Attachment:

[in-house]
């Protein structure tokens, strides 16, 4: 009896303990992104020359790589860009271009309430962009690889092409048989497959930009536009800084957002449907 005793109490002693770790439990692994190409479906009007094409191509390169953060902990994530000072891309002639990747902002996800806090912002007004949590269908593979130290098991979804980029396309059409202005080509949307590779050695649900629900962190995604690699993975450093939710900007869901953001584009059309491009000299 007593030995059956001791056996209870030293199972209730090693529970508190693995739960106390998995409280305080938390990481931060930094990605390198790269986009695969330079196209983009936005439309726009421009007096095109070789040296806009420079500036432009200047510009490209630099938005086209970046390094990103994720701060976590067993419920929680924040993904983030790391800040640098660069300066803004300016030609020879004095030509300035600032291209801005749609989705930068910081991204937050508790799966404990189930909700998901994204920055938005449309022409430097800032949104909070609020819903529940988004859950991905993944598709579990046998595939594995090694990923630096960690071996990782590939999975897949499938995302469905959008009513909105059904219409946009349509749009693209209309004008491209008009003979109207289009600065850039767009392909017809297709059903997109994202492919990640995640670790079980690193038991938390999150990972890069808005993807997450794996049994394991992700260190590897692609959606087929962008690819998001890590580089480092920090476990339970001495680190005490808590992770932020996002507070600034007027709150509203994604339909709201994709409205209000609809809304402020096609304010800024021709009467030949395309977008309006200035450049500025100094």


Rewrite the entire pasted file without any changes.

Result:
[in-house]
């Protein structure tokens, strides 16, 4: 009896303990992104020359790589860009271009309430962009690889092409048989497959930009536009800084957002449907 005793109490002693770790439990692994190409479906009007094409191509390169953060902990994530000072891309002639990747902002996800806090912002007004949590269908593979130290098991979804980029396309059409202005080509949307590779050695649900629900962190995604690699993975450093939710900007869901953001584009059309491009000299 007593030995059956001791056996209870030293199972209730090693529970508190693995739960106390998995409280305080938390990481931060930094990605390198790269986009695969330079196209983009936005439309726009421009007096095109070789040296806009420079500036432009200047510009490209630099938005086209970046390094990103994720701060976590067993419920929680924040993904983030790391800040640098660069300066803004300016030609020879004095030509300035600032291209801005749609989705930068910081991204937050508790799966404990189930909700998901994204920055938005449309022409430097800032949104909070609020819903529940988004859950991905993944598709579990046998595939594995090694990923630096960690071996990782590939999975897949499938995302469905959008009513909105059904219409946009349509749009693209209309004008491209008009003979109207289009600065850039767009392909017809297709059903997109994202492919990640995640670790079980690193038991938390999150990972890069808005993807997450794996049994394991992700260190590897692609959606087929962008690819998001890590580089480092920090476990339970001495680190005490808590992770932020996002507070600034007027709150509203994604339909709201994709409205209000609809809304402020096609304010800024021709009467030949395309977008309006200035450049500025100094």